Comparing real-world advantages for the clinical neuroradiologist between a high field (3 T), a phased array (1.5 T) vs. a single-channel 1.5-T MR system

Darren B. Orbach, Chris Wu, Meng Law, James S. Babb, Ray Lee, Abraham Padua, Edmond A. Knopp

Research output: Contribution to journalArticleResearchpeer-review

8 Citations (Scopus)


Purpose: To evaluate signal-to-nolse ratio (SNR) and neuroradiologists' subjective assessments of image quality In 3-Tesla (3-T) or phased-array MR systems that are now available for clinical neuroImaging. Materials and Methods: Brain MR images of six normal volunteers were obtained on each of three scanners: a 1.5-T single-channel system, a 12-channel, phased-array system, and a 3-T single-channel system. Additionally, clinically optimized images acquired from 28 patients who underwent imaging In more than one of these systems were analyzed. SNRs were measured and image quality and artifact conspicuity were graded by two blinded readers. Results: The phased-array system produced higher SNR than either the 1.5-T or the 3-T single-channel systems, and in no instance was it outperformed. Both blinded readers judged the phased-array images to be of higher quality than those produced by the single-channel systems, with significantly less artifact. The 3-T magnet produced images with high SNR, but with increased artifact conspicuity. The phased-array system markedly decreased acquisition times without introduction of artifacts. Conclusion Both quantitatively and qualitatively, the phased-array system provided image quality superior to that of the 1.5-T and 3-T single-channel systems.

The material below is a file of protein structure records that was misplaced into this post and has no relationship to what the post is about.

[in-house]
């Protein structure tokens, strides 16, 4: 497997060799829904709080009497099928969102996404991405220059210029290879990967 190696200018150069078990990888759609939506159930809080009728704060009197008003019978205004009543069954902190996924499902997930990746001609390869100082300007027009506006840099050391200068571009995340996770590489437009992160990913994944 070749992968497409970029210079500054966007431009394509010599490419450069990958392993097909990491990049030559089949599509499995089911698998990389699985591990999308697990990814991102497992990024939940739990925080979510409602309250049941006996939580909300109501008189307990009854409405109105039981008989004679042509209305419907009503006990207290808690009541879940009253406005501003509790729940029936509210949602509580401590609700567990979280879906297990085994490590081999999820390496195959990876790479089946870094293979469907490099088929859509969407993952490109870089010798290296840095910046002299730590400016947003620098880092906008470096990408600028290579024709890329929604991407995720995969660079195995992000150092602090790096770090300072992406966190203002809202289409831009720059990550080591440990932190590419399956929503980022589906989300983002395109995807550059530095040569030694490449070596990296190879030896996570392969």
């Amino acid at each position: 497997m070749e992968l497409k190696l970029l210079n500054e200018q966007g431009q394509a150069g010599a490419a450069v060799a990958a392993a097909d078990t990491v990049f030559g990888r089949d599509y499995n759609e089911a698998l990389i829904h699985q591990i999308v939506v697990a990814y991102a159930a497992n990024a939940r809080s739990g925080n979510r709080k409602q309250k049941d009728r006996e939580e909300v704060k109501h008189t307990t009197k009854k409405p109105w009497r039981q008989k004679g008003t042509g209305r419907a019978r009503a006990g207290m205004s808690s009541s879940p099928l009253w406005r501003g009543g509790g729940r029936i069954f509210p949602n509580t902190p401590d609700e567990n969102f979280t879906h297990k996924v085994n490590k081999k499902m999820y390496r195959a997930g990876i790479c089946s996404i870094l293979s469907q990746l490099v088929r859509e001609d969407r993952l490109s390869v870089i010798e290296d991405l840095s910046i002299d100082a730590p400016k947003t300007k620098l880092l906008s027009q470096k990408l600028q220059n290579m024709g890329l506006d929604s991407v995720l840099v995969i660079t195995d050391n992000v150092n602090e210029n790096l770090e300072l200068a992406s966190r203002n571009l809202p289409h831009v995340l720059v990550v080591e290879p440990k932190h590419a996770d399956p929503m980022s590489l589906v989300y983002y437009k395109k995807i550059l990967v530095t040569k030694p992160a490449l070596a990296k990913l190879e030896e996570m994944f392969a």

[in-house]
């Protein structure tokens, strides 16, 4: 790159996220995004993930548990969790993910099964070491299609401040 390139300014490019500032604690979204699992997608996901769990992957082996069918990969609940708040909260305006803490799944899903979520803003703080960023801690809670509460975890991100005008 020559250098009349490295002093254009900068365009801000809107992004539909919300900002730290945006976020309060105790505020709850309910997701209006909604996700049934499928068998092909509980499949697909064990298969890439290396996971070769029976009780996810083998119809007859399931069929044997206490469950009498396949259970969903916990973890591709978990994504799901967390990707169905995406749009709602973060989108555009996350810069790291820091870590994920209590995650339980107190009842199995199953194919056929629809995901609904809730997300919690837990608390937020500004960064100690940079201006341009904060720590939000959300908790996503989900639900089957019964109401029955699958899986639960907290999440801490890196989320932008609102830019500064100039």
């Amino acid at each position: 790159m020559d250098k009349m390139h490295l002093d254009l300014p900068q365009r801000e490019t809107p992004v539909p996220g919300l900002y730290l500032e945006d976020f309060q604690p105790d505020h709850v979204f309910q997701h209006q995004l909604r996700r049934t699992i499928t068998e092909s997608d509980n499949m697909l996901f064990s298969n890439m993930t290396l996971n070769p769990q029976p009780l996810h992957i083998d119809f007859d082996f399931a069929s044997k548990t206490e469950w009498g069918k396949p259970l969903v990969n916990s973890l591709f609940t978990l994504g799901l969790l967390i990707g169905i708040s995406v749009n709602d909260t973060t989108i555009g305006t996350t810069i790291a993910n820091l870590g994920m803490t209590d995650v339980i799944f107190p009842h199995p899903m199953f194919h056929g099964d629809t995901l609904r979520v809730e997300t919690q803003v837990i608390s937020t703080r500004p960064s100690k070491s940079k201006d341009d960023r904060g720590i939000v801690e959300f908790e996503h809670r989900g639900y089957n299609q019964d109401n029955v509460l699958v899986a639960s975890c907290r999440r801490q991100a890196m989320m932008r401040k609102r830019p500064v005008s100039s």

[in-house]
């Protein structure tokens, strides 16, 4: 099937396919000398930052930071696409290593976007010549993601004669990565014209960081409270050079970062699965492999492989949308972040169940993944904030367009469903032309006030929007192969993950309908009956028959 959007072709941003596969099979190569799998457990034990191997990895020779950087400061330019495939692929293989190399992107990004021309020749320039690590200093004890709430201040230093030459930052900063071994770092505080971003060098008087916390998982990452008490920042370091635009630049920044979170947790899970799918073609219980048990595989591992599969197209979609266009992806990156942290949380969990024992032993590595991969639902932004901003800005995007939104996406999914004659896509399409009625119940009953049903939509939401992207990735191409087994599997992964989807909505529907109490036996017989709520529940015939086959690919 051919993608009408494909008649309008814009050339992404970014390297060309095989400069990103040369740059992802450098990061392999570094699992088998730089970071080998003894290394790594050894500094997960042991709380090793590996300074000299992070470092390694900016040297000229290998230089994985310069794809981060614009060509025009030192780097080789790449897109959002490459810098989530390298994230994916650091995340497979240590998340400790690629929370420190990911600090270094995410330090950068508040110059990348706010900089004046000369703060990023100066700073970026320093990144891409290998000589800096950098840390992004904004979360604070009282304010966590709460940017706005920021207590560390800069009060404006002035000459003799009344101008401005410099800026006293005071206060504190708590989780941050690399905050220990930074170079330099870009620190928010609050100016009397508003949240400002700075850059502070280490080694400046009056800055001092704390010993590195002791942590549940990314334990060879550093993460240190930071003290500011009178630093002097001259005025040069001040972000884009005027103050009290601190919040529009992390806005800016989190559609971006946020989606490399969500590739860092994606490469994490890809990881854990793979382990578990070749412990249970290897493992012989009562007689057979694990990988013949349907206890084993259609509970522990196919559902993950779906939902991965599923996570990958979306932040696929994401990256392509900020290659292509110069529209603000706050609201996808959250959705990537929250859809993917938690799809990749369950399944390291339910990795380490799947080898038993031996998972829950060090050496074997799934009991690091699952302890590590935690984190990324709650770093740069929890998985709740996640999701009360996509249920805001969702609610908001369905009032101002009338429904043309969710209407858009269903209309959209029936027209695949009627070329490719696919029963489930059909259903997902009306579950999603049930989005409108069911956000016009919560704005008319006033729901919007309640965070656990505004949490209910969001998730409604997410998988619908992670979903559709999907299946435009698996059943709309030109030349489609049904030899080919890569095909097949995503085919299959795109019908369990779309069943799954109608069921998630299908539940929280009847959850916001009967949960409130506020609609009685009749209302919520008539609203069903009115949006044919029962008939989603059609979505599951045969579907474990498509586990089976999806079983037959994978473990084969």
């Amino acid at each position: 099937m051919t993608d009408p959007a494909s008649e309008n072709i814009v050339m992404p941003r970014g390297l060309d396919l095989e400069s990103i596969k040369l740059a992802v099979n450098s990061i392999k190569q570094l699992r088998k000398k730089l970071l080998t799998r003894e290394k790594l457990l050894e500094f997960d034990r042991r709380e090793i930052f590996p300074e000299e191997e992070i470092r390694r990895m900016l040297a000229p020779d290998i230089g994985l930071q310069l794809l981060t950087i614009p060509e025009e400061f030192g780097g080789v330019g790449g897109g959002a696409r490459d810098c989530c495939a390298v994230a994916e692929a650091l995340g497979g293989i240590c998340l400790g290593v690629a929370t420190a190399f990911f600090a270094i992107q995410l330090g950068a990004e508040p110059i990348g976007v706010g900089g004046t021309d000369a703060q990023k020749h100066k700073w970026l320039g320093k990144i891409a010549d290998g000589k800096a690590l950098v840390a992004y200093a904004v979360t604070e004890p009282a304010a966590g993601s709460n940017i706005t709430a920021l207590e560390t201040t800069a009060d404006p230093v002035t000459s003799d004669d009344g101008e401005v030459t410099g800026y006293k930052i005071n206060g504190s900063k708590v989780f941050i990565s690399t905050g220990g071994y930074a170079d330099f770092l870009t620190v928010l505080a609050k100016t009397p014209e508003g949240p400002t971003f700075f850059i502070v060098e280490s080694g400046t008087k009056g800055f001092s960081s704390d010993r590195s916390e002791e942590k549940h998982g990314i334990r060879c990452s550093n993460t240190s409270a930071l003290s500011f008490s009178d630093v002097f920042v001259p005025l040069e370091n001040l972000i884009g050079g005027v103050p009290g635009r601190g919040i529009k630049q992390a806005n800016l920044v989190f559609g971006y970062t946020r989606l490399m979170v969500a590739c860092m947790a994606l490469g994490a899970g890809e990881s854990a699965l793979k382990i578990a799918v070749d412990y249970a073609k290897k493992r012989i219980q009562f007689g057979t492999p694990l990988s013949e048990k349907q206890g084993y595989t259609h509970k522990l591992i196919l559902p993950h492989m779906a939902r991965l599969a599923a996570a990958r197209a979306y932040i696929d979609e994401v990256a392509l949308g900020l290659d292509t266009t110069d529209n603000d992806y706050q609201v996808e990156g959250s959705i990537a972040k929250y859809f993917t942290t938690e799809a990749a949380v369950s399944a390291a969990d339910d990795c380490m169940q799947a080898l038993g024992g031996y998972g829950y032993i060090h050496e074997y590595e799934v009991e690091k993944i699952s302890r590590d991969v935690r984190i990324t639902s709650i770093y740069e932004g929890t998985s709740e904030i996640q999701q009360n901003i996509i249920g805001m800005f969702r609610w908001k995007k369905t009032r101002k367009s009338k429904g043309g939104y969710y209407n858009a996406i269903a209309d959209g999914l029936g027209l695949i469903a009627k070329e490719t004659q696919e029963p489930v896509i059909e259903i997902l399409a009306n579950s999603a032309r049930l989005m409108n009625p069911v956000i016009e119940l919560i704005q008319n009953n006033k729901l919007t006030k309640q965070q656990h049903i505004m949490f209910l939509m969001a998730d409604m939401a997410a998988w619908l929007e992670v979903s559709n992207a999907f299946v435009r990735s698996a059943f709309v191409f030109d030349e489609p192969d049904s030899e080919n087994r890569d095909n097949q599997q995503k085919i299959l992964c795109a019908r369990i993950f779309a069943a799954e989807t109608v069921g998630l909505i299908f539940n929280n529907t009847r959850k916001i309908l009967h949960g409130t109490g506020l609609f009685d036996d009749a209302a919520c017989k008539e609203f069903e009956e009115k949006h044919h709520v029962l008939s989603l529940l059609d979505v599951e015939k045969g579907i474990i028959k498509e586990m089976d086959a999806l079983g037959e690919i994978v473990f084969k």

Original languageEnglish
Pages (from-to)16-24
Number of pages9
JournalJournal of Magnetic Resonance Imaging
Issue number1
Publication statusPublished - 1 Jul 2006
Externally publishedYes


  • 3-T MR
  • High field MRI
  • Image quality
  • Phased-array
  • Signal-to-noise ratio

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